MINNEAPOLIS – November 12, 2018 – Required minimum distributions (RMDs) – which can be complex, mandatory and challenging from a tax perspective – have come back into the spotlight due to potential government rule changes. While a majority (88%) of high net worth consumers ages 65-75 are familiar with RMD rules on tax-deferred retirement plans, a full 80% of these respondents believe they will not need all of their RMDs for day-to-day living expenses, according to the new RMD Options Study* from Allianz Life Insurance Company of North America (Allianz Life®). This can potentially leave these Americans feeling unsure of how to use this money and confused on how it may impact their finances, particularly their taxes.
The study, which asked these consumers about their opinions and behaviors with RMD payments, found that almost a third (32%) find it difficult to understand the impact RMDs might have on their taxes. Additionally, 71% said they are interested in using RMD payments to fund a financial product that could help offset the impact of taxes. This is significant as the study also confirmed the vast majority (95%) of respondents believe it is very important to reduce their taxes in retirement.
“For some consumers, RMDs have long been thought of as a necessary evil,” said Paul Kelash, VP of Consumer Insights, Allianz Life. “The government mandates that people take them, even though many find they don’t need the money for every day expenses. So consumers face the challenge of managing the impact on their taxes while being unsure of how to use the leftover funds.”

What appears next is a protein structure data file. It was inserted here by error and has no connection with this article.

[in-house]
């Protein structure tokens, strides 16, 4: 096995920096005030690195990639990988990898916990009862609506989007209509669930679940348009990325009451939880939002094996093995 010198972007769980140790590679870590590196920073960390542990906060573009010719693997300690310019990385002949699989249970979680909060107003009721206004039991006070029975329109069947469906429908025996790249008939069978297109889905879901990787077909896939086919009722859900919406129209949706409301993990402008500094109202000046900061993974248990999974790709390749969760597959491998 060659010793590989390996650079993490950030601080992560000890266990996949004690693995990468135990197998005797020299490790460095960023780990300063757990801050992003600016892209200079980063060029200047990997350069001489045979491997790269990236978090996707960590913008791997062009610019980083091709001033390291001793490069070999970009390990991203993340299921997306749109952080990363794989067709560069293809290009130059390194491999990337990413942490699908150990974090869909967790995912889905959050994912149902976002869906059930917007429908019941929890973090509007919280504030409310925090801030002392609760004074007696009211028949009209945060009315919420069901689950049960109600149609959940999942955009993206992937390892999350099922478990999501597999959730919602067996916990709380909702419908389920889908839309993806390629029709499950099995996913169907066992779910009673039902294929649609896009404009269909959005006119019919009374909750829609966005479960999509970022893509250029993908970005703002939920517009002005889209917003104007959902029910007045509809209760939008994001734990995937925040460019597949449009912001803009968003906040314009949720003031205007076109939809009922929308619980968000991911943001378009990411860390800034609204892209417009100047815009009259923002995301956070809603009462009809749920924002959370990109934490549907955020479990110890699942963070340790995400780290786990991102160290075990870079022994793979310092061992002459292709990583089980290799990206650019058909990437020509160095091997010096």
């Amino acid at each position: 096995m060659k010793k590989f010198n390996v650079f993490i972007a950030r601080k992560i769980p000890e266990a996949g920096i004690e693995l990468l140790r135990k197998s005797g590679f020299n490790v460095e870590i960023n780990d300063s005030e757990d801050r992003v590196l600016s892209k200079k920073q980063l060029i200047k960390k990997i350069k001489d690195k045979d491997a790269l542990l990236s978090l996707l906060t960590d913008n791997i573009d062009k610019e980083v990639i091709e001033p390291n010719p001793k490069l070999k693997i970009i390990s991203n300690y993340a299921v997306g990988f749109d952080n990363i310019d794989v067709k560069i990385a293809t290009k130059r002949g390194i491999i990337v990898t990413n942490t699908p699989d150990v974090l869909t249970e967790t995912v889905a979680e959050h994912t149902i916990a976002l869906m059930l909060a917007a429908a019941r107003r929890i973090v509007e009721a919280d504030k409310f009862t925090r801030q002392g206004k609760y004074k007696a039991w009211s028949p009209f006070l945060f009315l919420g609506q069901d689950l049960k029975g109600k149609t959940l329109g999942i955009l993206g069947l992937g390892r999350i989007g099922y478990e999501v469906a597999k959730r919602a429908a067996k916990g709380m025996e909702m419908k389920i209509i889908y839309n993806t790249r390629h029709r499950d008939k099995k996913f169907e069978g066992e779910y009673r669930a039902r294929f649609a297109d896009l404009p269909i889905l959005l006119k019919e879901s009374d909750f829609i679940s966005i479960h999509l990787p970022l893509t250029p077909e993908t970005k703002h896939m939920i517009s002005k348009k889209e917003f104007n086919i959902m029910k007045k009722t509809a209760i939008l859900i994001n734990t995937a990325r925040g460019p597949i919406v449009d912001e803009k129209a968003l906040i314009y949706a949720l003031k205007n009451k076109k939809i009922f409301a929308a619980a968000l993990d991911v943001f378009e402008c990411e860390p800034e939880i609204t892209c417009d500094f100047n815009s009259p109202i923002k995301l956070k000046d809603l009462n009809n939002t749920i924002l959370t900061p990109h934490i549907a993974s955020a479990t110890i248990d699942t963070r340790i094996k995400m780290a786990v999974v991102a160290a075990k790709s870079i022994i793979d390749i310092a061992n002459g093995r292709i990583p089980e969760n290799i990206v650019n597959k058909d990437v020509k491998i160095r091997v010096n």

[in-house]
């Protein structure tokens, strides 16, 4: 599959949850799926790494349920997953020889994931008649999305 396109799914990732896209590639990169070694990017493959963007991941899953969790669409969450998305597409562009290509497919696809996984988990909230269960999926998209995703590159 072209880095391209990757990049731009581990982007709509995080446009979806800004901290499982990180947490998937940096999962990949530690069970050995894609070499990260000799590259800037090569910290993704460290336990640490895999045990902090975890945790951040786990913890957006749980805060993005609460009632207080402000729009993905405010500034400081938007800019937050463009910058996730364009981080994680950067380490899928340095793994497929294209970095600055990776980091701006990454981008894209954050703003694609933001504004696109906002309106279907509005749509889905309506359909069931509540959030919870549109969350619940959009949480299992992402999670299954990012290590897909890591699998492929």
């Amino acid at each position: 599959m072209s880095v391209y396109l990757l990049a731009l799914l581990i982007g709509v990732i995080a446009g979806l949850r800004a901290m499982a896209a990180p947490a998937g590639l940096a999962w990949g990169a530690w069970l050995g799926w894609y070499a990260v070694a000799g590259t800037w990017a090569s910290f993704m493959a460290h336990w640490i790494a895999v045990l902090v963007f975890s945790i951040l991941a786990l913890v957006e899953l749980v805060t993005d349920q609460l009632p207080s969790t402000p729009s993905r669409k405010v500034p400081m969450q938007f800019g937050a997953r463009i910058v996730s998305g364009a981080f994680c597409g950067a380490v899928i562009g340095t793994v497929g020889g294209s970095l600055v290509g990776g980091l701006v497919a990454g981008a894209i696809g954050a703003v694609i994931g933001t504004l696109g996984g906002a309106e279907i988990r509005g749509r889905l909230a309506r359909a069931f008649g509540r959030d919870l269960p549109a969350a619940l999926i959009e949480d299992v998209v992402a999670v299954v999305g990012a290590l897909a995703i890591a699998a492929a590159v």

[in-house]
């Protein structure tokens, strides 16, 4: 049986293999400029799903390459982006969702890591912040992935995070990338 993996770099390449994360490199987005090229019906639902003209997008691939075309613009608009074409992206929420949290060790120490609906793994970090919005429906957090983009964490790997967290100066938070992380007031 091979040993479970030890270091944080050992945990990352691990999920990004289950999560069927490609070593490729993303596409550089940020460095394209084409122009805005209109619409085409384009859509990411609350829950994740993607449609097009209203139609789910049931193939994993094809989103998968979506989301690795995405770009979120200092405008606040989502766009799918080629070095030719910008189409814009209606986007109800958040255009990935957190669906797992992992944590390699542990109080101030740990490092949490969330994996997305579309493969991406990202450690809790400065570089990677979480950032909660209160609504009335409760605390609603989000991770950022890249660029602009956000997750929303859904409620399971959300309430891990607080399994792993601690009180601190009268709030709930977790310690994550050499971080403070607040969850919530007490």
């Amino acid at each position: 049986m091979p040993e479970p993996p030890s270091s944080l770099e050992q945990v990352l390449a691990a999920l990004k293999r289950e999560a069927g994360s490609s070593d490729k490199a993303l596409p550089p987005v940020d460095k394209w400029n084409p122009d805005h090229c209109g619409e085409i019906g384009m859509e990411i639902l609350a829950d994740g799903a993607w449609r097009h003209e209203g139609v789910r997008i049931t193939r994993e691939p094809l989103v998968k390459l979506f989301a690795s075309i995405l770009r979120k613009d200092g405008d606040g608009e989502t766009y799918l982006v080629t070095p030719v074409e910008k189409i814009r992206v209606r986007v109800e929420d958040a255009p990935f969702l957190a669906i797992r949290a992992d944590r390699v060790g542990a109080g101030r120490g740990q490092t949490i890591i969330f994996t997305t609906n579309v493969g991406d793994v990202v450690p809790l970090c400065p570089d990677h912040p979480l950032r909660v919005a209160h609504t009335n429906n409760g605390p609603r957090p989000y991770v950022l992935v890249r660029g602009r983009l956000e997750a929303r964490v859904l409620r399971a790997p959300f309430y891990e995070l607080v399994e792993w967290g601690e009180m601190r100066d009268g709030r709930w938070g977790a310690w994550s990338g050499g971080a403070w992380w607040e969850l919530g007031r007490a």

Confusion over the impact RMDs can have on taxes leaves many Americans seeking methods to more efficiently handle their RMD payments. More than half (57%) of respondents in the study said they want the disbursement and tax payment to occur “without getting involved.”
In addition to determining their tax strategy with RMDs, these consumers also must decide how to use the funds leftover after taxes, which tends to vary by age. While half of the study respondents said they are interested in leaving a significant portion of their savings to beneficiaries, older consumers in the study (age 71-75) are even more likely (58%) to want to leave a legacy.
“Different age groups within the study have different priorities for their RMDs,” said Kelash. “The 65-70 age group is most interested in tax-deferred growth of their RMD disbursements, and may feel unsure about how to best use RMDs. In contrast, the 71-75 age cohort, who have already started taking their payments, is realizing they don’t need the additional money and are looking to leave a legacy – either to leave to family or another beneficiary like a charity.”
Overall, these Americans want to use RMDs to work with their financial goals – whatever they may be – with two-thirds wanting another way to use RMD payments to improve their financial situation. Further, 79% wish they could use RMDs in a way that allows their portfolio to grow.
Of those who work with a financial professional, 77% feel they have gotten good advice from them about managing their RMDs.
“For those who are taking RMDs or preparing to do so, working with a financial professional is a key way to finding a solution to more efficiently handle the taxes on their RMDs and use them in a way that works with their larger financial strategy,” said Kelash.
This content is for general educational purposes only. It is not, however, intended to provide fiduciary, tax or legal advice and cannot be used to avoid tax penalties or to promote, market, or recommend any tax plan or arrangement.
*Allianz Life Insurance Company of North America conducted an online survey. The RMD Options Study was conducted in February/March 2018, and included a nationally representative sample of 805 respondents ages 65-75 with retirement savings of $500,000 if single or $750,000 if married and who are the primary decision maker or share equally in decision making.